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Starliner targets Wednesday after yet another scrub

Boeing and NASA are now targeting Wednesday for Starliner’s first crewed launch, following yet another attempt being scrubbed at the weekend.

The rocket had been due to blast off on Saturday, but the mission was postponed due to a “faulty ground power unit” that encountered issues during the countdown.

Technicians replaced the chassis containing the malfunctioning part with a spare but opted against a quick launch in order to go again on 5 June.

It was the fourth major issue with the launch, which was originally due to travel to the ISS a month ago. NASA has a lot riding on its success, given that it is currently only able to send astronauts to space via SpaceX’s rival Dragon capsule.


In a statement released on Sunday, NASA said, “Technicians and engineers with ULA (United Launch Alliance) worked overnight and on Sunday to assess the ground support equipment at the launch pad that encountered issues during the countdown and scrubbed the 1 June launch attempt.

“The ULA team identified an issue with a single ground power supply within one of the three redundant chassis that provides power to a subset of computer cards controlling various system functions, including the card responsible for the stable replenishment topping valves for the Centaur upper stage.

“All three of these chassis are required to enter the terminal phase of the launch countdown to ensure crew safety.

“On Sunday, the chassis containing the faulty ground power unit was removed, visually inspected, and replaced with a spare chassis.


“No signs of physical damage were observed. A full failure analysis of the power unit will be performed to better understand root cause.

“Meanwhile, ULA has completed functional checkouts of the new chassis and the cards, and all hardware is performing normally.”

NASA added that there is a “90 per cent chance” of favourable weather conditions for the next launch, which will see Barry “Butch” Wilmore and Suni Williams spend a week on the ISS before returning to land in the southwestern United States.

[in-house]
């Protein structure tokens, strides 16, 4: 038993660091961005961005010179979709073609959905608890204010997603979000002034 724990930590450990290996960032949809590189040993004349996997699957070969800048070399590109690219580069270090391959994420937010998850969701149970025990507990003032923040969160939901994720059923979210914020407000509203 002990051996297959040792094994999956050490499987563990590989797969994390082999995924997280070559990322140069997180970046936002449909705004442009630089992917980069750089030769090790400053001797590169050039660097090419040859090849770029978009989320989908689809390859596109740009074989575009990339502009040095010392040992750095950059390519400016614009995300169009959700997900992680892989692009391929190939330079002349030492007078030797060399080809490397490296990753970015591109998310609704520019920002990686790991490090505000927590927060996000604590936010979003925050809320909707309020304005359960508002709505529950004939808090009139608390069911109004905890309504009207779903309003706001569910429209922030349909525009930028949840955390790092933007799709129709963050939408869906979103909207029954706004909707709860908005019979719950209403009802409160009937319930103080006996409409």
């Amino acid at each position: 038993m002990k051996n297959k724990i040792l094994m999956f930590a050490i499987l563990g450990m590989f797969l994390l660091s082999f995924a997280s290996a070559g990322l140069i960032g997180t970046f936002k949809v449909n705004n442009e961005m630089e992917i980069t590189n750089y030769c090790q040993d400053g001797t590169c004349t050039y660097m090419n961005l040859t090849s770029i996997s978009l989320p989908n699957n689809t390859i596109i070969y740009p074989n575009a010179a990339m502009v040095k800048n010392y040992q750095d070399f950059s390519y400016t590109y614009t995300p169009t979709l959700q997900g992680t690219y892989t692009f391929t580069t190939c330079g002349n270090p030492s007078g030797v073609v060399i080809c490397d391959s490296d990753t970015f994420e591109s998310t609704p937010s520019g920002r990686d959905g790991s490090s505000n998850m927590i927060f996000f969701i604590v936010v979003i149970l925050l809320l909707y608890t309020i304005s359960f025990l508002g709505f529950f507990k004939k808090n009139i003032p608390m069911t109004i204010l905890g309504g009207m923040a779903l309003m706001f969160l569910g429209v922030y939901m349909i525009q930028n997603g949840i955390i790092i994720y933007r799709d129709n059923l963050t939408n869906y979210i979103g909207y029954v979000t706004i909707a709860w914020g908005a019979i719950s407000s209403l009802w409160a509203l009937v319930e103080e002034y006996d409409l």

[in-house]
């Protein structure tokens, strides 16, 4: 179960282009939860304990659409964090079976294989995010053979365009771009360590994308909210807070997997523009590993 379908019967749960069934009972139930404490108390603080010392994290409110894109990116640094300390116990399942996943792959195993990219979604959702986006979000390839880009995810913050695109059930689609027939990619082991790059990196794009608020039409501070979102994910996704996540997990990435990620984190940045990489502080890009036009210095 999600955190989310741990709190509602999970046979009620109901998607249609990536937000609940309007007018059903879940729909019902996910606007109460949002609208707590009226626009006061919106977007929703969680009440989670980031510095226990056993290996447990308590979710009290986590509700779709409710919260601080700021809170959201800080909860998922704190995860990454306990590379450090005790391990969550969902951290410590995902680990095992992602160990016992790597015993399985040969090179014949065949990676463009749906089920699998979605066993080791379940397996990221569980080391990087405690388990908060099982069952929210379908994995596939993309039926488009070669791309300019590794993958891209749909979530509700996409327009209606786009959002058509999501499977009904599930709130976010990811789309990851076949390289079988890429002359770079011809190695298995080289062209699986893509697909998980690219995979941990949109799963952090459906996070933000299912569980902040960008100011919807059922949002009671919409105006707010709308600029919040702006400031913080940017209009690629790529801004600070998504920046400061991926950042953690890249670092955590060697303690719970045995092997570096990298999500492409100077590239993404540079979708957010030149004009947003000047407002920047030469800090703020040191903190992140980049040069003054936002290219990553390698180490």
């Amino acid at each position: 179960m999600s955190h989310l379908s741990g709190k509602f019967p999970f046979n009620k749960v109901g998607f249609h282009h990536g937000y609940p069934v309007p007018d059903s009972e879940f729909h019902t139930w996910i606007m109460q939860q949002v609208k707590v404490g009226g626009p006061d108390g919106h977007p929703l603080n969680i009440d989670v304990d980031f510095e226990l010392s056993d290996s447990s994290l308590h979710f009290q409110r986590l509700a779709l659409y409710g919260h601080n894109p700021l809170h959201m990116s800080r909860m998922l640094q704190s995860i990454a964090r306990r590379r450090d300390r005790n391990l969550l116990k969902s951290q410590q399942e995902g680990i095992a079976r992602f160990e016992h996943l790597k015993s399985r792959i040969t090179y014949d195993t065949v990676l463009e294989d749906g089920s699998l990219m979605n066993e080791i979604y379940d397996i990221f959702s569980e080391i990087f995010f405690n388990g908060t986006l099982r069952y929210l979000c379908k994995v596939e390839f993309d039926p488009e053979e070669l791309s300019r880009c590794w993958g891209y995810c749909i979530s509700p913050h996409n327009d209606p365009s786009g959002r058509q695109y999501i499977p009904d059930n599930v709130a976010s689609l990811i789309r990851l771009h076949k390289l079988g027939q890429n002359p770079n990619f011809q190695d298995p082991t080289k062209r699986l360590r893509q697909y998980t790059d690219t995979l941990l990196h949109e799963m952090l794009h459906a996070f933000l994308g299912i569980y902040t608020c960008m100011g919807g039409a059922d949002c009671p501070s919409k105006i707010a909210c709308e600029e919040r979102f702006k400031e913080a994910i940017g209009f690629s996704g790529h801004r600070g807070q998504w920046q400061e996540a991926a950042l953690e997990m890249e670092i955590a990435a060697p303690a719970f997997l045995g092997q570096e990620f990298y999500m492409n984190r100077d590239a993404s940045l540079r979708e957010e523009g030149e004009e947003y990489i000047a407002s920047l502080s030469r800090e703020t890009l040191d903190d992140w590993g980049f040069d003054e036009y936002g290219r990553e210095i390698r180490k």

The mission is the final test flight before NASA certifies the vehicle for regular operational missions starting as soon as next year.

Starliner was initially due to blast off to the ISS earlier last month, but the mission was scrubbed at the last minute because of a faulty valve on the rocket’s Centaur upper stage.

A subsequent attempt on 17 May was also repeatedly delayed, this time due to a helium issue. Finally, a third problem was found to be linked to a flange in a thruster in the spacecraft’s service module.

May’s scrubbed launches are the latest in years of issues for Starliner, which Boeing hopes will be able to regularly send US astronauts into space much like SpaceX’s rival Dragon capsule.

Starliner’s first attempt at an uncrewed flight failed in 2019 due to software glitches, but it eventually docked with the ISS in May 2022.

Boeing also has a lot riding on the success of Starliner, given years of problems with its best-selling 737 MAX aircraft.

In March, Space Connect’s sister brand, Australian Aviation, reported how Boeing CEO Dave Calhoun and chairman Larry Kellner would both leave the aerospace giant by the end of the year amid a broader leadership reshuffle.

Calhoun said the Alaska Airlines Flight 1282 accident in January, where an emergency exit door plug blew off a brand-new 737 MAX 9 over Portland, was a “watershed moment” for the company.

Boeing is now facing a criminal investigation over the incident, which led to the sacking of the head of its 737 program.

Adam Thorn

Adam Thorn

Adam is a journalist who has worked for more than 40 prestigious media brands in the UK and Australia. Since 2005, his varied career has included stints as a reporter, copy editor, feature writer and editor for publications as diverse as Fleet Street newspaper The Sunday Times, fashion bible Jones, media and marketing website Mumbrella as well as lifestyle magazines such as GQ, Woman’s Weekly, Men’s Health and Loaded. He joined Momentum Media in early 2020 and currently writes for Australian Aviation and World of Aviation.

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